3. Mississippi Landlords Could Seize All of an Evicted Tenant’s Property
In 2021, the law in Mississippi changed to allow some more rights for tenants during the eviction process. This stemmed from a previous law, now deemed unconstitutional unless the decision is appealed, which allowed a landlord to lay claim to everything you owned if you were evicted.
If a tenant was even a single day late paying rent, the landlord could issue an eviction and, not only that, prevent you from taking your belongings with you. More than one tenant was actually awoken by a landlord in their home, accompanied by a constable. They were shown the removal warrant and then forbidden from taking their own stuff – keepsakes, family photos, clothing, anything. All of it was seized by the landlord and, in at least one case, just thrown in the trash out of spite.
Samantha Conner ended up going to court after her landlord seized all of her possessions and that’s where a judge ruled the law unconstitutional. By then, of course, it was too late. Her former landlord had admitted much of her property had just been thrown away. He could have let her keep it and remove it but he chose to make sure she couldn’t take it for no reason at all. The ruling can be appealed some time in 2022.
2. Landlords Can Require Dog DNA for Poop Analysis
Finding a pet-friendly rental can sometimes be a hassle depending on where you live. Some states and cities are more open to it than others, but no matter where you are there’s a chance you’ll find a no pet stipulation in a lease. And in places that do allow pets, there can often be a lot of red tape around having them. Separate pet deposits may be required, or even rules regarding the size and type of pets. And maybe they’ll just ask for DNA.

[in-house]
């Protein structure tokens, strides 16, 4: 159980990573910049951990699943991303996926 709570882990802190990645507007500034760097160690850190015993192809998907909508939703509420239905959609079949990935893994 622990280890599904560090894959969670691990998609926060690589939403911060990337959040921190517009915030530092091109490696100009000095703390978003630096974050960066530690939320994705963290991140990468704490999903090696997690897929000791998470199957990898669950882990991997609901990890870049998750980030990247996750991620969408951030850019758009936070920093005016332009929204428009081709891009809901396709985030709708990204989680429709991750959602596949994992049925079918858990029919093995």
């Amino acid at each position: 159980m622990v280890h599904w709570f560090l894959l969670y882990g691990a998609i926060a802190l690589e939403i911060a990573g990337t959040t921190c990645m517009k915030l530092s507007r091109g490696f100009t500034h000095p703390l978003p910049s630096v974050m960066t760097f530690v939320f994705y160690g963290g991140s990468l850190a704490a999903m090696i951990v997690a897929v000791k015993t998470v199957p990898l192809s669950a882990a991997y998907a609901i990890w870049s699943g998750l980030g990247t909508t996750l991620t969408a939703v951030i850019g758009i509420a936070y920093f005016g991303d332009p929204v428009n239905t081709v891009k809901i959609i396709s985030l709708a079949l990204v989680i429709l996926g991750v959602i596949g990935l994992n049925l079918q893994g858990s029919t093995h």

One of the big issues with dogs in rentals is the mess they make, especially in apartment buildings. People walk their dogs, the dogs poop, no one cleans it up. So some landlords started CSI level security measures to prevent this. Dog owners may be required to have their dog’s DNA on file or provide it later if they’re suspected of not cleaning up after their pooch. The offending samples can be sent to labs and if it matches a tenant’s dog, the tenant can be subject to fines or eviction.
1. Some San Francisco Landlords Don’t Allow Cooking
Back to California again where landlords continue their assault on you having any sort of a good time in the kitchen. In San Francisco, it’s possible you could find yourself stuck in a lease that prohibits you from cooking food in your home. You know, that thing most of us need to do to live?
The San Francisco housing market is a bit of a nightmare and, as a result, you might find listings for a master bedroom and bathroom combo at a staggering $1,790 a month. Again, that’s a bedroom in a house, not the house itself. And because it’s just a bedroom, the homeowner doesn’t want you mucking it up with your meals, so no cooking is allowed. Neither are overnight guests.
During research for a story on the subject, journalists discovered 90 different listings in San Francisco that restricted cooking for potential renters. At best, they allowed for the use of a microwave. And these weren’t all just rooms in someone else’s house. Some were even studio apartments that the owners just didn’t want people cooking in. The most expensive one was just under $1900 and only microwave cookery was allowed.